To see if the models meet the requirements of the client, it is only necessary to read the Excel files, which can be color coded to indicate a lack of compliance.

The 3D models landed on Google Earth were described as ‘abstract visualizations’ of the Excel spread sheets describing the project length, width, height, and other factors.

At 5 am (8 hours), support was needed from Onuma, Inc., which provided assistance through Onuma, Google Earth and Skype.

The remaining hours were spent finalizing the presentation.

Thursday, 22 NOV 2007
At 9 am (12 hours) there where approximately 100 people waiting for a presentation.

But first a meeting was held to help educate people about the new processes and advanced technology they were about to observe.

During this meeting, Wijnen received the message that the project was online. A small KML-link was sent via e-mail, and Wijnen opened Google Earth, then loaded the models on the 3D map of Rotterdam.

Wijnen says, "We are convinced the team of Onuma could have had the models up and running in less than half the time we used. But we were determined to learn the tool and use it ourselves. And we were successful at learning it overnight."

Because the client was able to see cost estimate data related to preliminary design images, strategic decisions were made. For example, understanding foundation costs led to the decision of housing all program requirements in 3 tall towers instead of 5 short ones.

The other 90 modelers were able to follow the changes through Google Earth, as this model was updated automatically.

By Thursday evening the models had a bit more detail, some design issues were solved and a preliminary cost analysis calculation was made.

It was a very intensive week for everyone; it was amazing to see how serious everyone was and how freely they gave their time to the project.

Also it was very satisfying to see how people grew to these conclusions:

  • We need a good network
  • We need a common 0-point in the project
  • Designers and modelers have to learn to collaborate with new tools
  • .IFC is an excellent format for data sharing

The demand for .IFC open standards was a surprise. Everyone was positive. There were no real complaints because everyone was realistic that not everything is possible with IFC (yet). But we are sure the expectations are high now!

So the demand for better IFC’s are serious now. Also because the main conclusion of the BIMcaseweek is that the market is ready for BIM.

Which is a big step forward to IFC based buildingSMART!

Wijnen says, "Most spectacular, I think, was the introduction of Onuma; some people said it should have been used right at the start on Monday! Of course they are right, but the reality is, no one was interested before the communication problems showed up. As usual, it takes a crisis to start a revolution."

How BIMStorm Rotterdam Happened

11/20/07 Start Using Onuma

  • 3:01PM Pacific Time. Cad Visual contacts Onuma about the ongoing live charrette for the BIMcaseweek in the Netherlands.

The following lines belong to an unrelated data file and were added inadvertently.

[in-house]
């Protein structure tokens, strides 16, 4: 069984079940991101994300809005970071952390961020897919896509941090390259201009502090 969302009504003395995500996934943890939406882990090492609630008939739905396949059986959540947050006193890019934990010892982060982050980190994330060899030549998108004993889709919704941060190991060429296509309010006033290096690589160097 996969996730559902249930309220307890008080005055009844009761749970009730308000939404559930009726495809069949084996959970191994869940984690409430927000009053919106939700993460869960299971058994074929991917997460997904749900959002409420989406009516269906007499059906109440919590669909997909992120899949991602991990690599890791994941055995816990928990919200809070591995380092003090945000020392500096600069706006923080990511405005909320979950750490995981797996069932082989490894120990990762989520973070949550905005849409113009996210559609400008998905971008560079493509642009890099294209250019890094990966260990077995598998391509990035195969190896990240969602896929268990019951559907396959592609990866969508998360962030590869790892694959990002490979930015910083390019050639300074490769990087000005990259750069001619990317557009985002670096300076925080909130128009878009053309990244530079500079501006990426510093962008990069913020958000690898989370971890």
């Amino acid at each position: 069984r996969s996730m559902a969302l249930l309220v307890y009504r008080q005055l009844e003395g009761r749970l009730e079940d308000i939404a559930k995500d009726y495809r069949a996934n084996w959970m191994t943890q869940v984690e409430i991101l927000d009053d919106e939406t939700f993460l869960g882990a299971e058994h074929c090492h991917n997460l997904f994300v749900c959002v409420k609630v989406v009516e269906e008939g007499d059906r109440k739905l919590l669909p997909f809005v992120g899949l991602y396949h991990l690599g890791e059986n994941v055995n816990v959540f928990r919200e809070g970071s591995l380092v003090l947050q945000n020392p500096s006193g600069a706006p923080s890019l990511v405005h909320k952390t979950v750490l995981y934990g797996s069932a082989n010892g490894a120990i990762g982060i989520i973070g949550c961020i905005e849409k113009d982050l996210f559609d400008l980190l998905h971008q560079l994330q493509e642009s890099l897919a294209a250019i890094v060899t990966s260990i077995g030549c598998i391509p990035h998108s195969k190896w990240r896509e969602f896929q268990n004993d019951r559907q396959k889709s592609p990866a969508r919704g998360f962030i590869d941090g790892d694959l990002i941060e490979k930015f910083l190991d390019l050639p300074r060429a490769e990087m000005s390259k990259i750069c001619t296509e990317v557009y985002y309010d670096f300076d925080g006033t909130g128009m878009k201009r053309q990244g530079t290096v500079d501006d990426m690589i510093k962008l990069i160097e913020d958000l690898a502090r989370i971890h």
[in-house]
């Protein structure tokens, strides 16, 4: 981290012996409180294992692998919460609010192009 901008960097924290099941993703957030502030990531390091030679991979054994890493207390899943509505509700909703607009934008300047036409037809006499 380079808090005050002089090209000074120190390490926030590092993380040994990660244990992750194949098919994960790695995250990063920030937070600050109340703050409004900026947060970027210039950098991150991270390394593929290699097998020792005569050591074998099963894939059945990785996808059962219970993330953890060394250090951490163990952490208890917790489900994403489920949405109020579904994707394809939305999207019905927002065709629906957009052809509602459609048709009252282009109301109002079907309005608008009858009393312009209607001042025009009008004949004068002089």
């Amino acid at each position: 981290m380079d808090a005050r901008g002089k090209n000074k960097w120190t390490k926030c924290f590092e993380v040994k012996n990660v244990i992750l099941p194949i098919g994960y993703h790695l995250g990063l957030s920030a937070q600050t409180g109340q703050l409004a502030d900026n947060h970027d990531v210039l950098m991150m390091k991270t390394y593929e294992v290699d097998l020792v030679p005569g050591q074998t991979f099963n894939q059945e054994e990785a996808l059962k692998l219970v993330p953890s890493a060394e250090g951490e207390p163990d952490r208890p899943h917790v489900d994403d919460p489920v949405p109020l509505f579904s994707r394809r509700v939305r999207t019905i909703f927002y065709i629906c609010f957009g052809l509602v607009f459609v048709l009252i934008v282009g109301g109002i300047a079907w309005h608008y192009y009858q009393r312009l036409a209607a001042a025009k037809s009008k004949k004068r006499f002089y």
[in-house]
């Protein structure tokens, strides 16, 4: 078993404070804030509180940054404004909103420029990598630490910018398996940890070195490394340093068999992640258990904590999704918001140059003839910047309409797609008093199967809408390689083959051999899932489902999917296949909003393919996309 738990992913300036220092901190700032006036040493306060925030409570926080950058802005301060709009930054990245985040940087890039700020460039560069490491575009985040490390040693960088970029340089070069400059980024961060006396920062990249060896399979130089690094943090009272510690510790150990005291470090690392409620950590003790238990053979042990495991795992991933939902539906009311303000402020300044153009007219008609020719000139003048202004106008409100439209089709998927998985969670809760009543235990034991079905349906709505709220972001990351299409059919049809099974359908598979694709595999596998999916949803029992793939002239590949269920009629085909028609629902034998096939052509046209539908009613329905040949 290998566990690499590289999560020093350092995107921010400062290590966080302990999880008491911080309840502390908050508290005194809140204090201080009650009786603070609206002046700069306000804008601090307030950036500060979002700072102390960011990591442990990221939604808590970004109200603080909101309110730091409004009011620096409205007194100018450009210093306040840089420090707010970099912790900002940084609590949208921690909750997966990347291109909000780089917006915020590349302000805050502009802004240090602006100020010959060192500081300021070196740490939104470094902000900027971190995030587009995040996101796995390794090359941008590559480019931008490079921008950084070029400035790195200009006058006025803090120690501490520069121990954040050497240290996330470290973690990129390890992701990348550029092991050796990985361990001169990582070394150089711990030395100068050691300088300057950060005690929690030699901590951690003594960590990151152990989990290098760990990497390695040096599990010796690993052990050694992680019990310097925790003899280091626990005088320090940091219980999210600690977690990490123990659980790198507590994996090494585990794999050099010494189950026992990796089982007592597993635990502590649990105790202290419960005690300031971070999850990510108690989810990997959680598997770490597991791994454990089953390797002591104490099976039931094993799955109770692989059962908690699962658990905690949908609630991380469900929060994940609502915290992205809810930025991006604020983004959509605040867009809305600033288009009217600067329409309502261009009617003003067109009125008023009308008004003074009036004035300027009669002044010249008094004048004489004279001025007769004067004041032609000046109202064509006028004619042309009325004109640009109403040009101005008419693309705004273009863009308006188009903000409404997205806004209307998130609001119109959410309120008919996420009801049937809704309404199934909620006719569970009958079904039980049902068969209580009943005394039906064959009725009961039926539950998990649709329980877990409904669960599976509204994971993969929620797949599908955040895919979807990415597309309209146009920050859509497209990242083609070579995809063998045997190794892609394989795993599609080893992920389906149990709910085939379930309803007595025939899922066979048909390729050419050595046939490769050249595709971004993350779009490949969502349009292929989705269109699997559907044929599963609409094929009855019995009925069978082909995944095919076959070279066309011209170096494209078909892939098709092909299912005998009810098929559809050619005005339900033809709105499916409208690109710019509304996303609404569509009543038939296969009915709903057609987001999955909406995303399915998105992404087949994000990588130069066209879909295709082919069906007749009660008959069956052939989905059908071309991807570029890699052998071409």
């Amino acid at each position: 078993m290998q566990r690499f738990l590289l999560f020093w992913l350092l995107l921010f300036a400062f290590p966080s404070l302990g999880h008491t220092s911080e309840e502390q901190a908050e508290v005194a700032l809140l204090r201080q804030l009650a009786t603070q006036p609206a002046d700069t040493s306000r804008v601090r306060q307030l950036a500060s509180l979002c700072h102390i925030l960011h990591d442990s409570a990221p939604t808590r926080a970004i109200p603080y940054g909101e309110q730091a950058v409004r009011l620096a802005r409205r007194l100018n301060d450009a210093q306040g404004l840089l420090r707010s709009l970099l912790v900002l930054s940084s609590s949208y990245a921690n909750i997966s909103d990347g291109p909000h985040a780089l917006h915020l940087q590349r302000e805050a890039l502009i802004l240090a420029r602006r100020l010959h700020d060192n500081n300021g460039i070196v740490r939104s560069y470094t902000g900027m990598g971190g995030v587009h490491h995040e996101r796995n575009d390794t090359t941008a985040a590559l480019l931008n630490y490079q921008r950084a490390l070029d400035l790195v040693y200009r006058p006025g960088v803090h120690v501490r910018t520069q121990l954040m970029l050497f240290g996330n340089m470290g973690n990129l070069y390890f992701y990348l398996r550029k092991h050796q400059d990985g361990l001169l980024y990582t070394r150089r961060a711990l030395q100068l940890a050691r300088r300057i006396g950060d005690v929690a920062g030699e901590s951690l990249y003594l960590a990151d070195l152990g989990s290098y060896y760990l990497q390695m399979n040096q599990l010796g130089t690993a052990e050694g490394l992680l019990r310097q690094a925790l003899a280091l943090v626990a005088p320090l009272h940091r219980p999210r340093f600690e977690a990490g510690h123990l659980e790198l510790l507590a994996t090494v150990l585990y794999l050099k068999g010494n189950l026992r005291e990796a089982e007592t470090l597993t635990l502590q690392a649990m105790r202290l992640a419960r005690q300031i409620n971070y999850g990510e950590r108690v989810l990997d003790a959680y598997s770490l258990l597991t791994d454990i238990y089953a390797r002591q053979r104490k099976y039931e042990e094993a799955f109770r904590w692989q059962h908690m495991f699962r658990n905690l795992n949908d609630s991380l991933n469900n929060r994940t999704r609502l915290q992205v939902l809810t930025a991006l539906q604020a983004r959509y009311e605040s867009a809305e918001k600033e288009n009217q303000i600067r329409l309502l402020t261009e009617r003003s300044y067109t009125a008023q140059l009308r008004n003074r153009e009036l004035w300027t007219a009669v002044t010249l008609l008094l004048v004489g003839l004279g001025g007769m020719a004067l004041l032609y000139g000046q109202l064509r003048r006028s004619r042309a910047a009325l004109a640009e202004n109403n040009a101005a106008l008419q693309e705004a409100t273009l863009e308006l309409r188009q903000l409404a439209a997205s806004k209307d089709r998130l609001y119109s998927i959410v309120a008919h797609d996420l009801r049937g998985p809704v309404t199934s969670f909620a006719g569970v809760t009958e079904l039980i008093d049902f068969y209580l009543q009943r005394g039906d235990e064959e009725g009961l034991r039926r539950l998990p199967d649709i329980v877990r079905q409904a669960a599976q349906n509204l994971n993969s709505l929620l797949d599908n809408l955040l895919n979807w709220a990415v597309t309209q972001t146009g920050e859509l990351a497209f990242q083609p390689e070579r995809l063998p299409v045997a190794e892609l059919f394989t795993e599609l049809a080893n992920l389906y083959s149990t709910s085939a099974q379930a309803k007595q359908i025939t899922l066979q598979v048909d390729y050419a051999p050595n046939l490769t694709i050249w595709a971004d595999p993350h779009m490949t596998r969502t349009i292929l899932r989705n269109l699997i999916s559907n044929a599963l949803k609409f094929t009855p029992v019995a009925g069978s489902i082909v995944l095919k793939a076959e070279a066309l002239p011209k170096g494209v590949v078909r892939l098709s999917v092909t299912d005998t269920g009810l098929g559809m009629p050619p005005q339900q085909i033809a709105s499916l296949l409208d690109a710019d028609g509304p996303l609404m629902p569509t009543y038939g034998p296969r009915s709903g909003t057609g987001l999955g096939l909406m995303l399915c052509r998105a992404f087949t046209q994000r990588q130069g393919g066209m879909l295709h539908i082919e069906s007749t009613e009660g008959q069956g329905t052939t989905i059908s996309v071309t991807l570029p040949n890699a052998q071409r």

• 3:20PM Pacific Time. Start Go To Meeting, Cad Visual identifies site in Rotterdam on Google Earth. Onuma imports site outline into Onuma from Google Earth.


  • 3:40PM Review of concept completed. Rough idea of program explained verbally on Skype. Bridge spanning the river, housing on top of bridge, other buildings on either side, metro line through the bridge. No concrete program discussed at this point. Excel program files not available on BIMcaseweek site yet.


  • 4:15PM First rough scheme created in Onuma, moving buildings from Boston BIMStorm to Rotterdam. The idea was to get a starting point and not have anything "sacred" in the rough scheme. The intent of this early part of the BIMStorm is to get all the "known" and "unknown" information of the project into the system.


  • 4:18PM 1.3 Million Square Feet of buildings programmed. Excel file exported with all square footage. Google Earth exported. IFC exported to Revit, and ArchiCAD. ArchiCAD used to rapidly arrange various options and then import those back into Onuma.


  • 4:21 PM Up to this point the above process was completed with one team member in Onuma. One more person is added to expand the study, add other programming elements and a metro line.
  • 4:22 PM rough program description in the form of a one page MS Word Document Received from CAD Visual.
  • 4:22 PM Pacific, 1:30 AM in Rotterdam. CAD Visual Team calls it a day. More to follow tomorrow morning.
  • 7:00 PM Onuma team loads a new scheme based on CAD Visual program description into Onuma.

11/21/07 BIMstorm Lands

  • 1:22 AM Pacific, (10:20 AM in Rotterdam.) CAD Visual Team demonstrates Onuma to client in Rotterdam. Onuma team observes other schemes being shown.
  • 2:10 AM Onuma team creates new scheme version 3
  • 9:30 AM Onuma and CAD Visual team has online brainstorming session to:
    • Review schemes
    • Train CAD Visual Team in the use of Onuma
    • Test for the first time IFC in and out from Onuma to Elite CAD ( successful )
  • 1:00 PM - 11:00 PM, (10 PM - 8 AM in Rotterdam ) CAD Visual and Onuma team collaborate on creating schemes in Onuma.

11/22/07 Review of Schemes
  • 9:00 AM PM - 6:00 PM, in Rotterdam. Cad Visual continues to develop and refine schemes with input from Rijksgebouwendienst, Department of Ministry, VROM, (the GSA of The Netherlands). VROM requirements created to compare with various architects solutions.
  • 6:00 PM, Onuma solutions presented in Rotterdam by CAD Visual team.

11/23/07 Continued Design Studies
  • The Onuma team used the IFC files generated by CAD Visual using Onuma to export to Revit and study various alternatives and import the results back to Onuma.
  • The Onuma team used the IFC files to also study a more detailed curtain wall option in Revit.

Info on BIMStorm

Info on BIMcaseweek:

2015-10-28 09:39:41